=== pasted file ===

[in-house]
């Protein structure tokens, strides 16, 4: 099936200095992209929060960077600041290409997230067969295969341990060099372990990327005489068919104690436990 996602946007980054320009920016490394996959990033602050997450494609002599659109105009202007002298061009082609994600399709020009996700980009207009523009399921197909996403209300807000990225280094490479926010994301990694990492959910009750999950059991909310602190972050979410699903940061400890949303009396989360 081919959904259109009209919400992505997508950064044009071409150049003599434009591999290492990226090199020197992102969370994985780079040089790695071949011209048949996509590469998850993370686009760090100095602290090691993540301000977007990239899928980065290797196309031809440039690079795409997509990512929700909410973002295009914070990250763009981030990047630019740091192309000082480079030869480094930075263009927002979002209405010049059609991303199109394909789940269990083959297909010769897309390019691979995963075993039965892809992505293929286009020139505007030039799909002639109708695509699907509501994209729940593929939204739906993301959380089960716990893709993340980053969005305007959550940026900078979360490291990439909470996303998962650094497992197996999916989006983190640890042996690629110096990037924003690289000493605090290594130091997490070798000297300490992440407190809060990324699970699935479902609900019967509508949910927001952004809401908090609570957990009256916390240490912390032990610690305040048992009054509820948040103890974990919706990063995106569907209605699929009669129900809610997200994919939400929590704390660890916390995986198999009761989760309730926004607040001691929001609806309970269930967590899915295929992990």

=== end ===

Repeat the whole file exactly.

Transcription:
[in-house]
């Protein structure tokens, strides 16, 4: 099936200095992209929060960077600041290409997230067969295969341990060099372990990327005489068919104690436990 996602946007980054320009920016490394996959990033602050997450494609002599659109105009202007002298061009082609994600399709020009996700980009207009523009399921197909996403209300807000990225280094490479926010994301990694990492959910009750999950059991909310602190972050979410699903940061400890949303009396989360 081919959904259109009209919400992505997508950064044009071409150049003599434009591999290492990226090199020197992102969370994985780079040089790695071949011209048949996509590469998850993370686009760090100095602290090691993540301000977007990239899928980065290797196309031809440039690079795409997509990512929700909410973002295009914070990250763009981030990047630019740091192309000082480079030869480094930075263009927002979002209405010049059609991303199109394909789940269990083959297909010769897309390019691979995963075993039965892809992505293929286009020139505007030039799909002639109708695509699907509501994209729940593929939204739906993301959380089960716990893709993340980053969005305007959550940026900078979360490291990439909470996303998962650094497992197996999916989006983190640890042996690629110096990037924003690289000493605090290594130091997490070798000297300490992440407190809060990324699970699935479902609900019967509508949910927001952004809401908090609570957990009256916390240490912390032990610690305040048992009054509820948040103890974990919706990063995106569907209605699929009669129900809610997200994919939400929590704390660890916390995986198999009761989760309730926004607040001691929001609806309970269930967590899915295929992990």